Se nella Chiesa cattolica – come abbiamo già rilevato in altri contributi inseriti di recente nel nostro sito – novembre è, per tradizione, dedicato alla memoria dei defunti, nella Chiesa ortodossa il penultimo mese dell’anno è scandito da importanti feste liturgiche. Le ripercorre, nel brano che proponiamo nell’originale inglese, lo studioso ed esperto di Ortodossia John Sanidopoulos, che vi si sofferma anche con dovizia di particolari. Una precisazione: l’autore rispetta, nella sua analisi, il calendario gregoriano in uso anche presso la Chiesa latina.
November is the eleventh and penultimate month of the year in the Julian and Gregorian Calendars, the fourth and last of four months to have a length of 30 days, and the fifth and last of five months to have a length of less than 31 days. November was the ninth month of the ancient Roman calendar. November retained its name (from the Latin novem meaning “nine”) when January and February were added to the Roman calendar. November is a month of late spring in the Southern hemisphere and late autumn in the Northern hemisphere.
The month of November in the Orthodox Church is full of major events and great saints. In this month the forty-day Nativity Fast begins leading us to Christmas, and a Great Feast of the Mother of God is celebrated that focuses on her Entrance into the Temple. Among the many great and beloved Saints we celebrate this month are Kosmas and Damian the Unmercenaries (Nov. 1), the Archangels Michael and Gabriel (Nov. 8), Nektarios the Wonderworker (Nov. 9), Menas the Great Martyr (Nov. 11), John Chrysostom (Nov. 13), Philip the Apostle (Nov. 14), Matthew the Apostle (Nov. 16), Katherine of Alexandria (Nov. 25) and Andrew the Apostle (Nov. 30).
The first great festival of the month of November takes place on the 8th when the Archangels Michael and Gabriel are celebrated. These Archangels are highly honored in the Orthodox Church, with numerous churches dedicated to them throughout the world, having played a major role in the history of our salvation. Traditionally, the most pious of Orthodox Christians would even keep a fast from November 1st to the 8th in their honor and in imitation of their angelic life. Though the Archangels Michael and Gabriel are primarily honored on this day, with them the Church honors all the nine Angelic Orders.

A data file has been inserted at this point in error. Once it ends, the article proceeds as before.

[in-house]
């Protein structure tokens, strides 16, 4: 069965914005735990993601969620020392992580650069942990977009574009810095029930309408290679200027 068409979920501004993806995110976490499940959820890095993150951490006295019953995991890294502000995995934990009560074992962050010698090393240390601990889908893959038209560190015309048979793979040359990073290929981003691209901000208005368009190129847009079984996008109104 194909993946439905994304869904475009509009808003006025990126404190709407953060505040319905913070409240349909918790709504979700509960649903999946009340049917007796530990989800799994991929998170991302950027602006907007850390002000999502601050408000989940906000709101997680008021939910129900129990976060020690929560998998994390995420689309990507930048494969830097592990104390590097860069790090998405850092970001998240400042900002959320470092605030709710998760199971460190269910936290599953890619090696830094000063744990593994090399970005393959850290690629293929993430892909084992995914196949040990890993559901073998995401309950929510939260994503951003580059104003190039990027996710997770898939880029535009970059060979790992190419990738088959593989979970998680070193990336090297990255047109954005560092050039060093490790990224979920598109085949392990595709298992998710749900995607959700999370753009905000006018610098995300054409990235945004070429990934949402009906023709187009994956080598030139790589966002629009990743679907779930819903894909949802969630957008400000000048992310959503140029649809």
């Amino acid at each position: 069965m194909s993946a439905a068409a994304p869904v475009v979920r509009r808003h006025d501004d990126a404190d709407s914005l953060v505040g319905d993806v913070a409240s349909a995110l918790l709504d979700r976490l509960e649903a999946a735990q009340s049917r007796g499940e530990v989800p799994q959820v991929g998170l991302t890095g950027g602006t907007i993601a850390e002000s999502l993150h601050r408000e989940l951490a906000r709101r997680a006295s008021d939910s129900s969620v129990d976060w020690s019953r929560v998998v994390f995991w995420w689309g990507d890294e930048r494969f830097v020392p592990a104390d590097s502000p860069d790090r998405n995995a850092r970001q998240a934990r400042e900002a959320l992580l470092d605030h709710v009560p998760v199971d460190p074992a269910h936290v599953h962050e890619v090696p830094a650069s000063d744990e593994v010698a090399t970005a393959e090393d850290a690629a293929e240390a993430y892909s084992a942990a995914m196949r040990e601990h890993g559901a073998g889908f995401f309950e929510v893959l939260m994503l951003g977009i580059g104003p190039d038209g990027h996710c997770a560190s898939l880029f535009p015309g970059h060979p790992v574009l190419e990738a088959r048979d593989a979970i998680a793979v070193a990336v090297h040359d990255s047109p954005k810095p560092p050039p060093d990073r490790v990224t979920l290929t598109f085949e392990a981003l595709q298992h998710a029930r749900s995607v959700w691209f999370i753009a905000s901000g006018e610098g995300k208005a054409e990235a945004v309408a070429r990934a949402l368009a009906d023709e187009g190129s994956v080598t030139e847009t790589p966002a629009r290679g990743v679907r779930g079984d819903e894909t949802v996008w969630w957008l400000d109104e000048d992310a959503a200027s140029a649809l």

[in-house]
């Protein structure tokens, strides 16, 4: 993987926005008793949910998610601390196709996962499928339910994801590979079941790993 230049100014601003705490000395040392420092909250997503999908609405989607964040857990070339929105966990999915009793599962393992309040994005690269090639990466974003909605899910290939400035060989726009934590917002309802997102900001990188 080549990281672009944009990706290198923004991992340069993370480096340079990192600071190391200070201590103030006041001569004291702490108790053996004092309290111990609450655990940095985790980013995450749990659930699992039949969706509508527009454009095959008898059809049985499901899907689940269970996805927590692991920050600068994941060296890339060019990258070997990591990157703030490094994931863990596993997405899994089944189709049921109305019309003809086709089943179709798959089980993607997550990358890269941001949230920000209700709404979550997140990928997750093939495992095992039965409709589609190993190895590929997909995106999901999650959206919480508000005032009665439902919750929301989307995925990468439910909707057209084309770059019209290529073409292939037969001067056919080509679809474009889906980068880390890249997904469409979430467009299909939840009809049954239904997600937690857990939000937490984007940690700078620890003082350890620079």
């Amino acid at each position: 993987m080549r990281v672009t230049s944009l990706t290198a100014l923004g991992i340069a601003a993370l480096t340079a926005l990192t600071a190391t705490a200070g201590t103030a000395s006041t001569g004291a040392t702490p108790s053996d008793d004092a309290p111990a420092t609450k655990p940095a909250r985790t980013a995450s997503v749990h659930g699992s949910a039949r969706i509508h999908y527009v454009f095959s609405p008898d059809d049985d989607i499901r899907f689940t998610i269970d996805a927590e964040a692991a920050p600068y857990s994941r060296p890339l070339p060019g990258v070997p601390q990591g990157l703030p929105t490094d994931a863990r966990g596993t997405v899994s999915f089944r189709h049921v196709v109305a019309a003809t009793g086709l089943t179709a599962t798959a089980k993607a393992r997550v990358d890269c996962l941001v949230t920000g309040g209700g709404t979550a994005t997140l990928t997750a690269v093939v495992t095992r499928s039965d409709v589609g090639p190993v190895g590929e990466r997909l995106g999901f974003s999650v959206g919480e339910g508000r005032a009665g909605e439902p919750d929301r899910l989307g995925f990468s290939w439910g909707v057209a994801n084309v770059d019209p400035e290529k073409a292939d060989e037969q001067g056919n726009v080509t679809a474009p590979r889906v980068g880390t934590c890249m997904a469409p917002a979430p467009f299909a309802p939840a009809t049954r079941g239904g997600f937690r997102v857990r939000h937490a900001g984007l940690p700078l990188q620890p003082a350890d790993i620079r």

The second major event in the month of November falls on the 15th, when the forty-day Nativity Fast begins. Though this fast is not as strict as Great Lent, and throughout the history of the Church various lengths were given to it, in the year 1156 it was established as a forty-day fast by Patriarch Lukas of Constantinople. Remnants of the shorter seven-day fast still remain as a rule for this fast, since after December 17th fish is no longer permitted. Also, hymns in anticipation of Christmas do not begin until the Apodosis of the Entrance of the Theotokos on November 25th.
Which leads us to the last major event of November, which is numbered among the Twelve Major Feasts of the Ecclesiastical Year – the Entrance of the Theotokos into the Temple on November 21st. We remember on this day when the Virgin Mary was a young girl, she was brought by her parents Joachim and Anna to be dedicated to the service of the temple, and was received by the High Priest Zechariah, who brought her prophetically into the Holy of Holies, in anticipation of becoming herself the Holy of Holies who contained within her womb the Lord himself. This feast contains some of the most beautiful hymns of the Church, and is celebrated for five days until the Apodosis. November is a month of many festivals in the Orthodox Church, allowing us to daily reflect on the meaning of our salvation, especially as we prepare to celebrate the Nativity of the Lord next month.